It's the Trade, Stupid

By Susan Segal

"Now is the time to have an open and honest dialogue about the role of trade in the economy and the ways it influences economic growth, job creation, and wealth generation," writes AS/COA President and CEO Susan Segal in an op-ed for Poder on the sustainable benefits liberalized trade has for the global economy.

For all the attention we are giving to the various government programs designed to jumpstart the economy, it is incredible that there has been almost no discussion about a very important element in rebuilding global growth: trade.

Now is the time to have an open and honest dialogue about the role of trade in the economy and the ways it influences economic growth, job creation and wealth generation. Unlike quick-fix stimulus programs, trade is not a one-time boost for the economy. Rather, it provides multiple economic benefits in both the short and long term. It does not cost taxpayers money and clearly does not add to our fiscal deficit.

Recently, it seems we have all felt comfortable discussing and implementing programs that add to our deficit and produce—as most economists seem to feel—a one-time benefit to our economy. Every day brings another discussion of the Car Allowance Rebate System (CARS), a.k.a. the “cash for clunkers” program, or the first-time home buyer subsidy, or any other original idea that comes to the minds of our Washington policymakers. This is not to say that such programs are bad. In fact, they seem be serving their purpose.

But these programs are short-term Band-Aids and it is time that we start thinking about a long term strategy to return to sustainable economic growth and reduce unemployment. Facilitating the expansion of global trade must be on the agenda.

Let’s look at what has happened during this recession. The World Trade Organization estimates that global exports in the first quarter of 2009 decreased quarter-on-quarter by 22 percent and year-on-year by 31 percent. It also projects a contraction in the volume of traded merchandise of 10 percent in 2009, which translates to 14 percent in developed countries and 7 percent in the developing world. During this same period we have experienced a major contraction in economic output—together with most major economies of the world—and a significant increase in unemployment.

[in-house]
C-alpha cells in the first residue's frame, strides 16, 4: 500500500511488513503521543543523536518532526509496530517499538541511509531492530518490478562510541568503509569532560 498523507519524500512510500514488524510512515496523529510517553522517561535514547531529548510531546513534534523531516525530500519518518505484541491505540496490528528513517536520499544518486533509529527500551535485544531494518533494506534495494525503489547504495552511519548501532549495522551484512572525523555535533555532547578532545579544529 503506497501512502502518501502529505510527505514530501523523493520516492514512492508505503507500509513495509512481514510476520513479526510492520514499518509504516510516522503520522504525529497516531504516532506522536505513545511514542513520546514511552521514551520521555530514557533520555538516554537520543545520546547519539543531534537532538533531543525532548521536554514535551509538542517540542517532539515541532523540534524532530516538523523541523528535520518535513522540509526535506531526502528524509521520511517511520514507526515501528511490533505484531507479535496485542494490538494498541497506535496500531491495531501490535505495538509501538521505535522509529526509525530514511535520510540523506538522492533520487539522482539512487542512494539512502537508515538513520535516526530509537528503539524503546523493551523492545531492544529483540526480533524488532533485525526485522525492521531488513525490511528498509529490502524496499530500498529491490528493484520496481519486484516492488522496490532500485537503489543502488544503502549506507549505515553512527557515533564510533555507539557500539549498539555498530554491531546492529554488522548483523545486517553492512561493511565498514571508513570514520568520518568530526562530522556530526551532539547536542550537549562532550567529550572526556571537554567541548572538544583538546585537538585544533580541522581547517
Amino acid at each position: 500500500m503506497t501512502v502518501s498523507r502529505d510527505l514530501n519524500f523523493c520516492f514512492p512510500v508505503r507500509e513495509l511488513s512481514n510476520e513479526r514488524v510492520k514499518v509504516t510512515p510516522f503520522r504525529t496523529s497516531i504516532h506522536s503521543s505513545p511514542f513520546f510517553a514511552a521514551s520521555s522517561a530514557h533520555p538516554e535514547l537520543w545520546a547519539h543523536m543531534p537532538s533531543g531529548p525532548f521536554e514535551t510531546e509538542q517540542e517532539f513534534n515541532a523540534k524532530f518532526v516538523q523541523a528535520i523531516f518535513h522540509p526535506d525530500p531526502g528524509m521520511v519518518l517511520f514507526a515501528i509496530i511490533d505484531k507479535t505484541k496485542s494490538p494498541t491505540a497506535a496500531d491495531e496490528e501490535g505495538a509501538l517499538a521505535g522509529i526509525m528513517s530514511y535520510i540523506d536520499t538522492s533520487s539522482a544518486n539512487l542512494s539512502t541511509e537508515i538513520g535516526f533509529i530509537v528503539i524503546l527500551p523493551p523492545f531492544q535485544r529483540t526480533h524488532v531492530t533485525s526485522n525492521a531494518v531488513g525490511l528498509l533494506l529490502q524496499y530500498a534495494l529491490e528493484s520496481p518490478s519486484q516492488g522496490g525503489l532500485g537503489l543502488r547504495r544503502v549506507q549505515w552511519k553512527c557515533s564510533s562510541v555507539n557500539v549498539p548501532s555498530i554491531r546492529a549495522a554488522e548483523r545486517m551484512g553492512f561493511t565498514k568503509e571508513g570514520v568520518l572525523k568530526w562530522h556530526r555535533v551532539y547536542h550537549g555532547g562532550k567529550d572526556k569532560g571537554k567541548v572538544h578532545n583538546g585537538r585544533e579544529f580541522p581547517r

While trade is not the only factor that helps to generate growth and wealth creation, it is extraordinary to note that during those golden years the expansion of global trade was unprecedented. Overall unemployment was reduced to historically low levels. It is fair to say that some jobs are lost as a result of trade liberalization, particularly in industrialized countries where low-skilled workers are displaced as their jobs move to less expensive markets. But the truth is that many of these low-skilled jobs are eventually replaced by better, higher paying jobs. On balance, after a period of readjustment, more trade translates not only to more jobs, but also better paying ones. What is required to ease the transition from a low-skilled job to a better job is education and job retraining. Can there be a better use for a portion of the $780 billion stimulus package than to invest it in worker redevelopment?

In eight out of nine countries studied by the World Bank in the 1990s, manufacturing employment was higher during and one year after trade liberalization than before. Closer to home, almost 60 million jobs in the U.S. are directly linked to manufactured exports according to the Department of Commerce. During the 2003-07 period 32 states exhibited above-average export growth with 22 of those states also having above-average manufacturing employment growth. This is clear support for the notion that exports generate not just employment but good jobs.

Over the last several months, we have heard about the dangers of protectionism and why we must avoid it at all costs—a theme, which I have loudly espoused. However, it seems only half-hearted when we subtly introduce legislation and take measures that are protectionist. Protectionism is not the solution to job creation, and in fact it creates distortions and reduces the number of jobs.

So let’s start a positive discussion about the benefits of trade liberalization. We need to discuss how we can retrain workers and create better jobs for everyone. Let’s move forward on the pending trade agreements because they will produce economic benefits to us (not to mention the additional strategic reasons for Colombia and Panama). And finally, the United States needs to take a leadership role in convincing all the parties to return to the WTO and finally finish the DOHA round. Think about the positive message that would send.

Now is the moment to address the negative myths and difficult issues which people place as obstacles on the trade path and start an honest dialogue about the long-term benefits of trade liberalization. If we do, we will all win.